Tuesday, 12 July 2011

Samurai Wolf (1966)


Directed by Hideo Gosha

A destitute ronin bearing the name of Kiba Okaminosuke wanders into a tiny, impoverished hamlet run by Ochise, a blind woman who owns a troubled messenger service--a business whose profits barely keep the meager town going. Delivering the corpses of two of her escorts he found on the road, Ochise explains her dire and desperate situation to the wandering samurai. Not long after, a duplicitous and conniving businessman named Nizaemon comes to Ochise with a new job to deliver 30,000 ryo to the magistrate's office in Imagawa. Nizaemon has designs on Ochise's business and this new plot leads him one step closer to crushing the staunch blind woman. Kiba agrees to help her with this enormous task. But Nizaemon isn't the only obstacle in the way as Akizuki Sanai, a formidable swordsman and a guileful brothel madam have plans of their own.

Hideo Gosha is considered one of the unsung greats of Chambara cinema. The director made a big splash on the industry with his seminal classic THREE OUTLAW SAMURAI (1964), a movie that was later redressed by the revered Hong Kong movie maverick, Chang Cheh as THE MAGNIFICENT TRIO in 1966. This was Gosha's fourth movie as a director and the breakout role for lead Isao Natsuyagi who was also featured in the original 13 ASSASSINS from 1963 as well as many other classics for Gosha, Kinji Fukasaku and other directors.

The character of Kiba is far removed from the silent, brooding and brutally intimidating sword wielding wanderers that dominated later samurai cinema. He's of the ZATOICHI school of a kindly, carefree soul who, unlike Katsu's blind masseur, has no job and no money. Essentially a beggar, Kiba is nonetheless steadfastly honest and about as noble as you can possibly get. During the opening credits, Kiba joyously stuffs his gut and as the kindly old lady figures up his bill, he relays to her that his pockets were as empty as his stomach prior to filling the latter. As payment he offers to chop wood and fix her dilapidated roof, much to the approval of the elder woman. The film is also peppered with light comedic touches such as a scene where the blind girl speaks of the sensitivity of her other senses allowing her to smell his presence to which Kiba agrees noting it's been a year since he last had a bath.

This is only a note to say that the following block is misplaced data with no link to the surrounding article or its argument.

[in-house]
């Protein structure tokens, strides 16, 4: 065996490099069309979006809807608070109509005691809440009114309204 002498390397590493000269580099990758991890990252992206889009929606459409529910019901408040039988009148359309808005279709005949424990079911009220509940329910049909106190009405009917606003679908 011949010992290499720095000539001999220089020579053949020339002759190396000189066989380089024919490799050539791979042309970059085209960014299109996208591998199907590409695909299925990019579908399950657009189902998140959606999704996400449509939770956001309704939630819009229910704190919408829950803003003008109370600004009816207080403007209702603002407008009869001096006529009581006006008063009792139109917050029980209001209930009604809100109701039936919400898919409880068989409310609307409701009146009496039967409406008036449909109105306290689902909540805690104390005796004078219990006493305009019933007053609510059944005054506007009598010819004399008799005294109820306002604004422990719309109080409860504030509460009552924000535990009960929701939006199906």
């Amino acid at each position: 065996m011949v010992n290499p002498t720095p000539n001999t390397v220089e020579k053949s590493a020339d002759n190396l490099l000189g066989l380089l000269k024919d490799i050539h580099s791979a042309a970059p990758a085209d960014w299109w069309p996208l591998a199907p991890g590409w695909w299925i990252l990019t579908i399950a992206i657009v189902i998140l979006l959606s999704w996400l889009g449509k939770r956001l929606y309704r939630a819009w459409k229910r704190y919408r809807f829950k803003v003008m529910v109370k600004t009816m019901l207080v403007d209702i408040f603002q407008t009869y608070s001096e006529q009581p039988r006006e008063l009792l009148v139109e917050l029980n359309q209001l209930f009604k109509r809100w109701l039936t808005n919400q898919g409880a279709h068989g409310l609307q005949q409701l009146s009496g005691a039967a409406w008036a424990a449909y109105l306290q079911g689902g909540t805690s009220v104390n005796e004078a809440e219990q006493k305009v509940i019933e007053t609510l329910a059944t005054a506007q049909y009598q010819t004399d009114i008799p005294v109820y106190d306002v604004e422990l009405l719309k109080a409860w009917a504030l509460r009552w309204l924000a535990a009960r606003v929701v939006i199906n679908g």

Another example of Kiba's honorable intentions occurs at the end during the concluding duel with Akizuki Sanai. Noticing his opponent's injured arm, Kiba decides to tie back his left hand to make the battle a fair fight. This action isn't something you'd normally see and character traits such as this are what make Okaminosuke Kiba such an endearing character. Sadly, there would only be two tales of the SAMURAI WOLF, the sequel also being directed by Gosha.

The B/W photography yields some beautifully crafted shots, although fans of LONE WOLF styled arterial fountains will have to deal with the numerous blood sprays in the monochromatic format. Another nice touch is the addition of slow motion and some scenes playing silently save for the sound of clashing swords, or cries of pain. Also, as per many Chambara movies, there's a gaggle of villains thrown at Kiba including a deaf mute killer with a literal monkey on his back, a trio of silent samurai slicers and the less comic book character of Akizuki Sanai, who gets quite a bit of interplay.

SAMURAI WOLF is a delicious cold cut samurai sandwich that adheres to standard Chambara conventions, but creates a vastly likable hero in the process. Although the plot seems typical formula fare, there's some nice twists that are revealed along the way. The music by Toshiaki Tsushima is a curious blend of harmonica, french horn, piano and traditional Japanese instrumentation and these elements are almost always mixed together to formulate a fascinating musical resonance. The films trailer is also of great interest in that virtually every shot is made up of alternate takes and footage not in the finished film. This being a Toei production, fans will recognize many a familiar face populating the cast here. Gosha also helmed these well known and unjustly obscure classics--GOYOKIN (1969), TENCHU (1969), BANDIT VS. SAMURAI SQUADRON (1978) and HUNTER IN THE DARK (1979). Gosha also took aim with modern day crime epics such as CASH CALLS HELL (1966) and THE WOLVES (1971). His work is ripe for discovery and wider recognition in an arena almost exclusively dominated by Akira Kurosawa.

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